Henry and his medical providers now started to receive the patient care plan recommended by the critical care management team. Henry also receives his schedule for future appointments with the critical care, team and the specialists that he will be seeing to get his condition under control. Henry is starting to feel better that he now has a team of advocates to help him get well and he no longer feels alone or confused about how to be well and how to manage his chronic disease. Looking forward to his next meeting with the critical care team to prep for his specialist visit. Henry then meets with his critical care team to prepare for his upcoming specialist visit. Now he feels informed and empowered to ensure he gets the most out of his upcoming specialist appointment. Henry then engages with his critical care management team from daily to a minimum of weekly depending on his personalized health care needs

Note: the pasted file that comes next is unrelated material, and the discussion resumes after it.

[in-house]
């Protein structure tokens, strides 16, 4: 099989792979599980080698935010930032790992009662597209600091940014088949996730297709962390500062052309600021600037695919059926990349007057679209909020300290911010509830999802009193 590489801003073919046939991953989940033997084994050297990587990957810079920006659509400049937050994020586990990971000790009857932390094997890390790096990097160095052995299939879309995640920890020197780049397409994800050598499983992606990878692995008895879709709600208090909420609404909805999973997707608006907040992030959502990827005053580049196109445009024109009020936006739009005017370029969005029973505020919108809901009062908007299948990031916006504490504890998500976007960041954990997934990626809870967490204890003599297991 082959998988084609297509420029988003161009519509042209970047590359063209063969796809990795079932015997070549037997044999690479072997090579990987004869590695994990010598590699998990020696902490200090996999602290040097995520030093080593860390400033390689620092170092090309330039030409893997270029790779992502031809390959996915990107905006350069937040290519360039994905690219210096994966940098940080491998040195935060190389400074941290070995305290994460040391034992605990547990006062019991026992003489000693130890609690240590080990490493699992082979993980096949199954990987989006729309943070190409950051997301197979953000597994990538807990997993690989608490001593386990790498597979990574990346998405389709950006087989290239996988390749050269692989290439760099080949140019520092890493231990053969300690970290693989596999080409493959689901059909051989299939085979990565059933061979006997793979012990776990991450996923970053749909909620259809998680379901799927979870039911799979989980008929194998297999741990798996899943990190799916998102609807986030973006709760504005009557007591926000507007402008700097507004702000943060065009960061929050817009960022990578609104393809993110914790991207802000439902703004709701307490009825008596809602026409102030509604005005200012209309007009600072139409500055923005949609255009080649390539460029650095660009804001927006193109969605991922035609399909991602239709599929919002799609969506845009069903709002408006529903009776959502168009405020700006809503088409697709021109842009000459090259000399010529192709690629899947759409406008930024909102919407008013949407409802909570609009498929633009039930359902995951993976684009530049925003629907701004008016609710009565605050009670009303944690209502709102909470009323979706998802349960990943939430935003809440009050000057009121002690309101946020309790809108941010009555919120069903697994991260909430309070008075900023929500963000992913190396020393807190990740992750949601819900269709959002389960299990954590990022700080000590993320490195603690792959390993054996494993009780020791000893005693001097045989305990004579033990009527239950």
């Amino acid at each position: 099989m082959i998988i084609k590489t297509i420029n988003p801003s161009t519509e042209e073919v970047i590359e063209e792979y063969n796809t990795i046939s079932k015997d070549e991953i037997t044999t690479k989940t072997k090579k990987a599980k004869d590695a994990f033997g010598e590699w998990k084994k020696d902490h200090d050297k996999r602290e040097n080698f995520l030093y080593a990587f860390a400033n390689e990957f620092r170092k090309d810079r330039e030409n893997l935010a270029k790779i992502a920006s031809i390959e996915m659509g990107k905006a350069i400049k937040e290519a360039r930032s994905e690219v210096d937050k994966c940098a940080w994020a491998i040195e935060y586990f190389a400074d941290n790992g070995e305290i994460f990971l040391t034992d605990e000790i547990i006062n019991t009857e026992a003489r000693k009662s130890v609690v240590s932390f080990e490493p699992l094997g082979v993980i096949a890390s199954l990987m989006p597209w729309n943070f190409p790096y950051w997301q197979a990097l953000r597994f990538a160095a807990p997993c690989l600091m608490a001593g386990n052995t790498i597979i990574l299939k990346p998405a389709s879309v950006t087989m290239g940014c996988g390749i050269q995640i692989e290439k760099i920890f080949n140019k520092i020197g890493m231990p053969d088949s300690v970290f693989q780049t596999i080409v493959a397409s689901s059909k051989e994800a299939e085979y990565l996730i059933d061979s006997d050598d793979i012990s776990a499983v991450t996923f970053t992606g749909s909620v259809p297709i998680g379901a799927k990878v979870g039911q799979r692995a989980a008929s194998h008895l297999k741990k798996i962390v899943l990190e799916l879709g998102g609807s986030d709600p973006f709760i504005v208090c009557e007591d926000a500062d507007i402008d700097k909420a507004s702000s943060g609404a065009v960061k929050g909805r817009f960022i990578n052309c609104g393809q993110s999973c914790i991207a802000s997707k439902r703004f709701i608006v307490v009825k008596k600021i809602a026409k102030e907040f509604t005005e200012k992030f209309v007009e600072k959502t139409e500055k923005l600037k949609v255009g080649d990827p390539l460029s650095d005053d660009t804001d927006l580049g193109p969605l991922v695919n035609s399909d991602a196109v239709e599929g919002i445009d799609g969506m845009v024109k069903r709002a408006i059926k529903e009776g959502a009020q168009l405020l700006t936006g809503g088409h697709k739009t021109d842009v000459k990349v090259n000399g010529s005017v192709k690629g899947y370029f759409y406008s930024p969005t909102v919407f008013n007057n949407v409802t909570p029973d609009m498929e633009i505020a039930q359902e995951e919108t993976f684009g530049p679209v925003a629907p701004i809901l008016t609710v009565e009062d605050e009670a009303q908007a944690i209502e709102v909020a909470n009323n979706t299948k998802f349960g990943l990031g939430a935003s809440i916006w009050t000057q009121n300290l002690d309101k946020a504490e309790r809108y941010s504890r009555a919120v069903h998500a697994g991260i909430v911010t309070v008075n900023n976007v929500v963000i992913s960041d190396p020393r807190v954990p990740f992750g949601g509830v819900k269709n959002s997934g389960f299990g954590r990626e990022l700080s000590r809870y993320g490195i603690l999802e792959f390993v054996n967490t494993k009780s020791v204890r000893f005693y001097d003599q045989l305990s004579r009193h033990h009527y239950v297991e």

Henry slips during his enrollment in critical care management. He misses several appointments with his critical care team. He’s not adherent to his patient care plan. The health coach now can be a great conduit for re-engaging Henry and ensuring that he stays accountable to the critical care management program all the way back to that first step during education. That’s really where that relationship with the behavioral health coach is most crucial, right? It’s actually seeing that a behavioral health coach is an advocate and when things can have that trusted advisor to get re-engaged. The critical care management team then works with Henry Jane and his medical provider to move the care plan forward and solve Henry’s immediate needs while setting Henry up for success long term.

And then Jane, Henry’s health coach continues to check in with him monthly during his enrollment and critical care management program to keep that relationship and that support going and accountability. Henry then can transition back to health coaching for maintenance, she is transitioned successfully back to Jane.